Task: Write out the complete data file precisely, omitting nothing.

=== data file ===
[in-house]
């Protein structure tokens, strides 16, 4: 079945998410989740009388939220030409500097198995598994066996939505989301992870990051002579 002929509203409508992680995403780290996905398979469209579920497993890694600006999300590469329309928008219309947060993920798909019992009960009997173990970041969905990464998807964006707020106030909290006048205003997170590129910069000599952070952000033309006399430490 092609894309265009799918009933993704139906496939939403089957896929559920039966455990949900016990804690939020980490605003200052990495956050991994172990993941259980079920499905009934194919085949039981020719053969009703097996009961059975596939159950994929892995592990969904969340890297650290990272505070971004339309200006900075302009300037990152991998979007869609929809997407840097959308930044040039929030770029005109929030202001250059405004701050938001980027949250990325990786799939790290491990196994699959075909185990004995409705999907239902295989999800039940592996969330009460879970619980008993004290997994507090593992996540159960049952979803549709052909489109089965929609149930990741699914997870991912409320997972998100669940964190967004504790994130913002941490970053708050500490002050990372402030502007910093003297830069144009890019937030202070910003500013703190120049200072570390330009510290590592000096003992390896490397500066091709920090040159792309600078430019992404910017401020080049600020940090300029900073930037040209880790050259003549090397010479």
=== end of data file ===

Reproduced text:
[in-house]
């Protein structure tokens, strides 16, 4: 079945998410989740009388939220030409500097198995598994066996939505989301992870990051002579 002929509203409508992680995403780290996905398979469209579920497993890694600006999300590469329309928008219309947060993920798909019992009960009997173990970041969905990464998807964006707020106030909290006048205003997170590129910069000599952070952000033309006399430490 092609894309265009799918009933993704139906496939939403089957896929559920039966455990949900016990804690939020980490605003200052990495956050991994172990993941259980079920499905009934194919085949039981020719053969009703097996009961059975596939159950994929892995592990969904969340890297650290990272505070971004339309200006900075302009300037990152991998979007869609929809997407840097959308930044040039929030770029005109929030202001250059405004701050938001980027949250990325990786799939790290491990196994699959075909185990004995409705999907239902295989999800039940592996969330009460879970619980008993004290997994507090593992996540159960049952979803549709052909489109089965929609149930990741699914997870991912409320997972998100669940964190967004504790994130913002941490970053708050500490002050990372402030502007910093003297830069144009890019937030202070910003500013703190120049200072570390330009510290590592000096003992390896490397500066091709920090040159792309600078430019992404910017401020080049600020940090300029900073930037040209880790050259003549090397010479």